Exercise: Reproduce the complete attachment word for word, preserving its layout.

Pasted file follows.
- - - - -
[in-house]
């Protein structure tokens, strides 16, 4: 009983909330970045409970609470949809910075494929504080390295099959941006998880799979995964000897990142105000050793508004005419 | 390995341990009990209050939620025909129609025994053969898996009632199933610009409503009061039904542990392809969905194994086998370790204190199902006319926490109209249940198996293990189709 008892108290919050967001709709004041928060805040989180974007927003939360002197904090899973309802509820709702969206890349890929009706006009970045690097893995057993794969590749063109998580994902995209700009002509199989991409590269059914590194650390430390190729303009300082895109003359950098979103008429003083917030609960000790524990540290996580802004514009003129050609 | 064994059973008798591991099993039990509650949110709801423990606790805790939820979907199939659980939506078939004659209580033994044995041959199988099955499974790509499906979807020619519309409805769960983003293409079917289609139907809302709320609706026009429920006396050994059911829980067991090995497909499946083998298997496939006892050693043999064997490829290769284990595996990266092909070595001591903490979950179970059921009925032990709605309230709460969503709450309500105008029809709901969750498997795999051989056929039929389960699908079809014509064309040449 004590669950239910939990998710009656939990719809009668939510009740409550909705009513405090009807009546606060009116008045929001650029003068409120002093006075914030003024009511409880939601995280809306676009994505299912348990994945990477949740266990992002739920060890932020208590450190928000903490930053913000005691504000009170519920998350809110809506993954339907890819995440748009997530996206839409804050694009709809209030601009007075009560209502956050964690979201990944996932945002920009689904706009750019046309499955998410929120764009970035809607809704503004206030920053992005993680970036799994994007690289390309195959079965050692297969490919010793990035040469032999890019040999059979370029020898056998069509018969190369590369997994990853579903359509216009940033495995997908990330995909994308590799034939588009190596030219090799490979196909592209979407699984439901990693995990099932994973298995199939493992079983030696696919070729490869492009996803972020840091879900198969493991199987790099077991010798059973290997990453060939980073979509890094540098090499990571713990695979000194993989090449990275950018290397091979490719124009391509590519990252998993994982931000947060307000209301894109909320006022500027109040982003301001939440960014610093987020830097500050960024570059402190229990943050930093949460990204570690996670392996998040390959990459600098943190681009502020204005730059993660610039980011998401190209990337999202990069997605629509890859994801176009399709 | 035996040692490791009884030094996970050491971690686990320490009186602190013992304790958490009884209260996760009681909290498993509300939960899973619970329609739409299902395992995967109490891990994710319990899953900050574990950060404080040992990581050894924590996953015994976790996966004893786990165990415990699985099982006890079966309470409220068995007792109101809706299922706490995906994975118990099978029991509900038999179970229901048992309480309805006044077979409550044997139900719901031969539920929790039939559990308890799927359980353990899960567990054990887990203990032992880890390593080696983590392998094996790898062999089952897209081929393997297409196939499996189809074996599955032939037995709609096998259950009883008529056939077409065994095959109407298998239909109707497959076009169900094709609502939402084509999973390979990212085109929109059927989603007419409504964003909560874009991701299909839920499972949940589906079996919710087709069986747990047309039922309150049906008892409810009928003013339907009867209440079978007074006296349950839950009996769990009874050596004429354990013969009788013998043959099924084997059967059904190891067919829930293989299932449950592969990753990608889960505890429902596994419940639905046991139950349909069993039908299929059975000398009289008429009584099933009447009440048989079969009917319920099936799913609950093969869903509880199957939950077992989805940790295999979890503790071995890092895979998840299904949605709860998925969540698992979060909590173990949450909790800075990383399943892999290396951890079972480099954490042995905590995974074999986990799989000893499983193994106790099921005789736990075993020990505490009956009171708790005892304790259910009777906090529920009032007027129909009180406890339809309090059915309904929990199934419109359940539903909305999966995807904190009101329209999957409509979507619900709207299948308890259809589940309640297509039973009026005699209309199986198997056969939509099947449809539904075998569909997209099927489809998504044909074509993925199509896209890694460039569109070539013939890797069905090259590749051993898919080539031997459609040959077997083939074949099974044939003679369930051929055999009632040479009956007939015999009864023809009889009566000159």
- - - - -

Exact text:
[in-house]
């Protein structure tokens, strides 16, 4: 009983909330970045409970609470949809910075494929504080390295099959941006998880799979995964000897990142105000050793508004005419 | 390995341990009990209050939620025909129609025994053969898996009632199933610009409503009061039904542990392809969905194994086998370790204190199902006319926490109209249940198996293990189709 008892108290919050967001709709004041928060805040989180974007927003939360002197904090899973309802509820709702969206890349890929009706006009970045690097893995057993794969590749063109998580994902995209700009002509199989991409590269059914590194650390430390190729303009300082895109003359950098979103008429003083917030609960000790524990540290996580802004514009003129050609 | 064994059973008798591991099993039990509650949110709801423990606790805790939820979907199939659980939506078939004659209580033994044995041959199988099955499974790509499906979807020619519309409805769960983003293409079917289609139907809302709320609706026009429920006396050994059911829980067991090995497909499946083998298997496939006892050693043999064997490829290769284990595996990266092909070595001591903490979950179970059921009925032990709605309230709460969503709450309500105008029809709901969750498997795999051989056929039929389960699908079809014509064309040449 004590669950239910939990998710009656939990719809009668939510009740409550909705009513405090009807009546606060009116008045929001650029003068409120002093006075914030003024009511409880939601995280809306676009994505299912348990994945990477949740266990992002739920060890932020208590450190928000903490930053913000005691504000009170519920998350809110809506993954339907890819995440748009997530996206839409804050694009709809209030601009007075009560209502956050964690979201990944996932945002920009689904706009750019046309499955998410929120764009970035809607809704503004206030920053992005993680970036799994994007690289390309195959079965050692297969490919010793990035040469032999890019040999059979370029020898056998069509018969190369590369997994990853579903359509216009940033495995997908990330995909994308590799034939588009190596030219090799490979196909592209979407699984439901990693995990099932994973298995199939493992079983030696696919070729490869492009996803972020840091879900198969493991199987790099077991010798059973290997990453060939980073979509890094540098090499990571713990695979000194993989090449990275950018290397091979490719124009391509590519990252998993994982931000947060307000209301894109909320006022500027109040982003301001939440960014610093987020830097500050960024570059402190229990943050930093949460990204570690996670392996998040390959990459600098943190681009502020204005730059993660610039980011998401190209990337999202990069997605629509890859994801176009399709 | 035996040692490791009884030094996970050491971690686990320490009186602190013992304790958490009884209260996760009681909290498993509300939960899973619970329609739409299902395992995967109490891990994710319990899953900050574990950060404080040992990581050894924590996953015994976790996966004893786990165990415990699985099982006890079966309470409220068995007792109101809706299922706490995906994975118990099978029991509900038999179970229901048992309480309805006044077979409550044997139900719901031969539920929790039939559990308890799927359980353990899960567990054990887990203990032992880890390593080696983590392998094996790898062999089952897209081929393997297409196939499996189809074996599955032939037995709609096998259950009883008529056939077409065994095959109407298998239909109707497959076009169900094709609502939402084509999973390979990212085109929109059927989603007419409504964003909560874009991701299909839920499972949940589906079996919710087709069986747990047309039922309150049906008892409810009928003013339907009867209440079978007074006296349950839950009996769990009874050596004429354990013969009788013998043959099924084997059967059904190891067919829930293989299932449950592969990753990608889960505890429902596994419940639905046991139950349909069993039908299929059975000398009289008429009584099933009447009440048989079969009917319920099936799913609950093969869903509880199957939950077992989805940790295999979890503790071995890092895979998840299904949605709860998925969540698992979060909590173990949450909790800075990383399943892999290396951890079972480099954490042995905590995974074999986990799989000893499983193994106790099921005789736990075993020990505490009956009171708790005892304790259910009777906090529920009032007027129909009180406890339809309090059915309904929990199934419109359940539903909305999966995807904190009101329209999957409509979507619900709207299948308890259809589940309640297509039973009026005699209309199986198997056969939509099947449809539904075998569909997209099927489809998504044909074509993925199509896209890694460039569109070539013939890797069905090259590749051993898919080539031997459609040959077997083939074949099974044939003679369930051929055999009632040479009956007939015999009864023809009889009566000159």